Zaps and Taps: Solar Storms, Electricity and Water Supply Disasters, and Governance
Large geomagnetic storms originate in the sun and have disrupted satellite operations and shut down electricity grids with impacts on communications, transportation, financial services, navigation, emergency services, hospitals, and water supply. So far these impacts have been localized and did not last for more than a few days. However, when the 1859 Carrington storm (or a larger storm) is repeated the impacts could be global and last for many months to years. Failure of electricity grids will impact water supply and quality leading to impacts on households, agriculture and industry. Cross-border issues will arise where power lines move electricity between countries, such as in mainland SE Asia and China, and increasingly in S Asia. A major storm could lead to social disruption and migration across borders as food and water supplies dwindle, and also nuclear reactor meltdowns with widespread fallout. The calculated return period of a Carrington-scale event is 150 years and for smaller storms 35–70 years. An existing global monitoring system can provide some hours of warning that will allow vital facilities to be protected, but the monitoring system needs to be improved. Transformers will be destroyed without “hardening” by installing line series capacitors on transmission lines connecting at least critical facilities; but this will be financially challenging in less developed nations. Vulnerability assessments are lacking, as are operational management strategies. Less national and international interconnectedness of grids may also be required. These and other governance challenges will be emphasized.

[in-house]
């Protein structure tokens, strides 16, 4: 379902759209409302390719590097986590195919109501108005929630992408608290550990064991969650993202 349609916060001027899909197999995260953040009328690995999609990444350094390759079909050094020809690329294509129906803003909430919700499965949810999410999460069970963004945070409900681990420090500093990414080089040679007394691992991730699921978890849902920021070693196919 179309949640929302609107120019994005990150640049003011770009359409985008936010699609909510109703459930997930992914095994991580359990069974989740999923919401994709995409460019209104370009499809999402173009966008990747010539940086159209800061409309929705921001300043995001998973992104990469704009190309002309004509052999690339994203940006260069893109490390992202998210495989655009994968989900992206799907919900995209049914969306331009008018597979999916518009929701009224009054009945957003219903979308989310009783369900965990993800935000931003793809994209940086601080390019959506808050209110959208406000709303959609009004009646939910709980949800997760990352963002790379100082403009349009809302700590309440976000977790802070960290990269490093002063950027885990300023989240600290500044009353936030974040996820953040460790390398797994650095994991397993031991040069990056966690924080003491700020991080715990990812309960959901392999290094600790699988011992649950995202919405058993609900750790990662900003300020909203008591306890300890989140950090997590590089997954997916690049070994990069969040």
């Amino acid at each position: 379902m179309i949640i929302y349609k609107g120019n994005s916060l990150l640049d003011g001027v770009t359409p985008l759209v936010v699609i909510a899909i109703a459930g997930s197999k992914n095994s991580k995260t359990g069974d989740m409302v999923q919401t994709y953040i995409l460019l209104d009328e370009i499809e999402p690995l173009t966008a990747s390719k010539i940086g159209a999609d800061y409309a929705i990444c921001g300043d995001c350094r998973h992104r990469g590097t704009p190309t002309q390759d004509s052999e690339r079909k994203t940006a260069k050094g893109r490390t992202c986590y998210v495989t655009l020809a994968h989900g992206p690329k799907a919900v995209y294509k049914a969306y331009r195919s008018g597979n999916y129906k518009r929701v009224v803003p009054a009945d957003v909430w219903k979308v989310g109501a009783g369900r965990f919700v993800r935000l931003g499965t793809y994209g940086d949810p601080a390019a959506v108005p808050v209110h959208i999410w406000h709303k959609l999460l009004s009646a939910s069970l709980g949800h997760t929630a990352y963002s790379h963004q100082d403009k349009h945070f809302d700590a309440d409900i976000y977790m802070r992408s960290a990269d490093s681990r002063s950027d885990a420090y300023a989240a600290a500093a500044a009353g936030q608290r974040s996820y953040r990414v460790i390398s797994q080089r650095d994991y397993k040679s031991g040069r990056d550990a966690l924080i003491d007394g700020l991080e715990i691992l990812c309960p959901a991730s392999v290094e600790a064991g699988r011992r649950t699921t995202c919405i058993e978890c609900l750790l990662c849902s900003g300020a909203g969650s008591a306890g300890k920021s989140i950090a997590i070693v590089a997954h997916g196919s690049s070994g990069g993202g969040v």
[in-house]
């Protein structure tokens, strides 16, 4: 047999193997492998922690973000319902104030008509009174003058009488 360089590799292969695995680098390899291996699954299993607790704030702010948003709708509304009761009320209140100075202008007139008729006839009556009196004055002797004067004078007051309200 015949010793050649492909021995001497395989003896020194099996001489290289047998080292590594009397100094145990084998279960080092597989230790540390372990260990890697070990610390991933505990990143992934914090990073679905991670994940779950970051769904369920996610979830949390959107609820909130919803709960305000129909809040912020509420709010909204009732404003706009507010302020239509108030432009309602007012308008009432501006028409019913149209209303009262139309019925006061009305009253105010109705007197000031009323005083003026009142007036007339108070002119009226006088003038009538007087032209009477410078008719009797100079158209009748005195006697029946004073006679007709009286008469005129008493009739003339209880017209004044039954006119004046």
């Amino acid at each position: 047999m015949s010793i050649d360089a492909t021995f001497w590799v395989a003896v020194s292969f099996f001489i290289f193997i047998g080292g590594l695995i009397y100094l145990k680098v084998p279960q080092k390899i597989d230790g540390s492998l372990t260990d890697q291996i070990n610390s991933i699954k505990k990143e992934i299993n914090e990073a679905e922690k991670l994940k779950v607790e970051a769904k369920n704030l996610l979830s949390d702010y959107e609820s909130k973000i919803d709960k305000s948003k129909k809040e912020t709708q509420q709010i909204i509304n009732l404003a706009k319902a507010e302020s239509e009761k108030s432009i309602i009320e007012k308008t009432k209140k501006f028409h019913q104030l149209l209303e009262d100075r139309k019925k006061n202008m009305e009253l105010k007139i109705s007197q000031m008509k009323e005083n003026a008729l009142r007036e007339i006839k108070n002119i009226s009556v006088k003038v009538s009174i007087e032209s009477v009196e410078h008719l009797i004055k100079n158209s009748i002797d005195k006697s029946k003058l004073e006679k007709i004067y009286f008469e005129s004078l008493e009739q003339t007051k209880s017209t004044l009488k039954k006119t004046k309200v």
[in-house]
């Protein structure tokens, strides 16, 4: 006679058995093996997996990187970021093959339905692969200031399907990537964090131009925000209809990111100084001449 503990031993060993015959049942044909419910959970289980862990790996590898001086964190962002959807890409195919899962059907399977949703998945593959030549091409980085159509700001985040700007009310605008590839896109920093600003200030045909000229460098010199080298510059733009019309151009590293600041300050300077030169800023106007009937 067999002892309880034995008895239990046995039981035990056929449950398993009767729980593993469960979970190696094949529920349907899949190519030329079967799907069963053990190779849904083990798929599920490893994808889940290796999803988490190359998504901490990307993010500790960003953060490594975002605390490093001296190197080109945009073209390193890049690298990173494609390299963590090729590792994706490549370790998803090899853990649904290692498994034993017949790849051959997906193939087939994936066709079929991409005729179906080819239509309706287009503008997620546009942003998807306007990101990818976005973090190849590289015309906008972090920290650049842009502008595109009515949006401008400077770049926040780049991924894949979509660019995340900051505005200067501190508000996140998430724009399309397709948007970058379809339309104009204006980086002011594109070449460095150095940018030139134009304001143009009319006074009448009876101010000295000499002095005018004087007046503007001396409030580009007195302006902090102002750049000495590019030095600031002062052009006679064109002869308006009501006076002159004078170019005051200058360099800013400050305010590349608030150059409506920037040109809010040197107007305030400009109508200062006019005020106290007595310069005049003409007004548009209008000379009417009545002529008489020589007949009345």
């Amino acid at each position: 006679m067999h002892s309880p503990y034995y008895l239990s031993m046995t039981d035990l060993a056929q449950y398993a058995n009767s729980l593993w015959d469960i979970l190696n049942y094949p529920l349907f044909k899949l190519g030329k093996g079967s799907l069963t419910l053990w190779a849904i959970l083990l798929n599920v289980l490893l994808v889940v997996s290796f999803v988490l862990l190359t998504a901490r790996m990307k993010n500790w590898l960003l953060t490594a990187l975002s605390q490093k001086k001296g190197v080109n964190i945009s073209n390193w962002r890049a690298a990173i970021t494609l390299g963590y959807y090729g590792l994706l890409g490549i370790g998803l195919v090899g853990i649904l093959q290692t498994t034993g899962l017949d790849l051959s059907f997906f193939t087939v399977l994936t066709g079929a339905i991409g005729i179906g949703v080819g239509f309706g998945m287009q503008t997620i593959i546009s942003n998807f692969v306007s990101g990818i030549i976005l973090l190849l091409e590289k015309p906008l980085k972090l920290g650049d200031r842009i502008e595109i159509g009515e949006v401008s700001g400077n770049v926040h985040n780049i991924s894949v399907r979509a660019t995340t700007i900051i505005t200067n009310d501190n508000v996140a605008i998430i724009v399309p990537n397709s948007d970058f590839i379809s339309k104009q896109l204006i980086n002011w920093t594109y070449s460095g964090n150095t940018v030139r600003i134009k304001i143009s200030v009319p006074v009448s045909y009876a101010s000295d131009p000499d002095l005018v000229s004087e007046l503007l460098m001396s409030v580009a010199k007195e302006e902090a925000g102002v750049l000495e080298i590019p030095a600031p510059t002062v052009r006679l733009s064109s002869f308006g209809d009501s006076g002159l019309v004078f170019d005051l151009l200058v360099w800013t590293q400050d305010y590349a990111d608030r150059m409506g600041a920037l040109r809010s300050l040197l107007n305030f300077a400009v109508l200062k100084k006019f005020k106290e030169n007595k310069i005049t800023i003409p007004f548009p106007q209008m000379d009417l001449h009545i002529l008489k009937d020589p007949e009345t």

KeywordsGeomagnetic storms Electricity distribution Cross-border disaster governance Global monitoring systems Vulnerability assessments
I thank my wife Merrilyn for inadvertently alerting me to the threat of solar storms, Michael Douglass and Michelle Miller for the invitation to write this chapter and their patience with my slowness, Karl Kim for encouraging my approach, and Sarah Starkweather for excellent editing. David Nott is thanked for advice on probability calculations. The project benefited from the financial support of a Singapore Ministry of Education Academic Research Fund Tier 2 grant entitled ‘Governing Compound Disasters in Urbanising Asia’ (MOE2014-T2–1-017).
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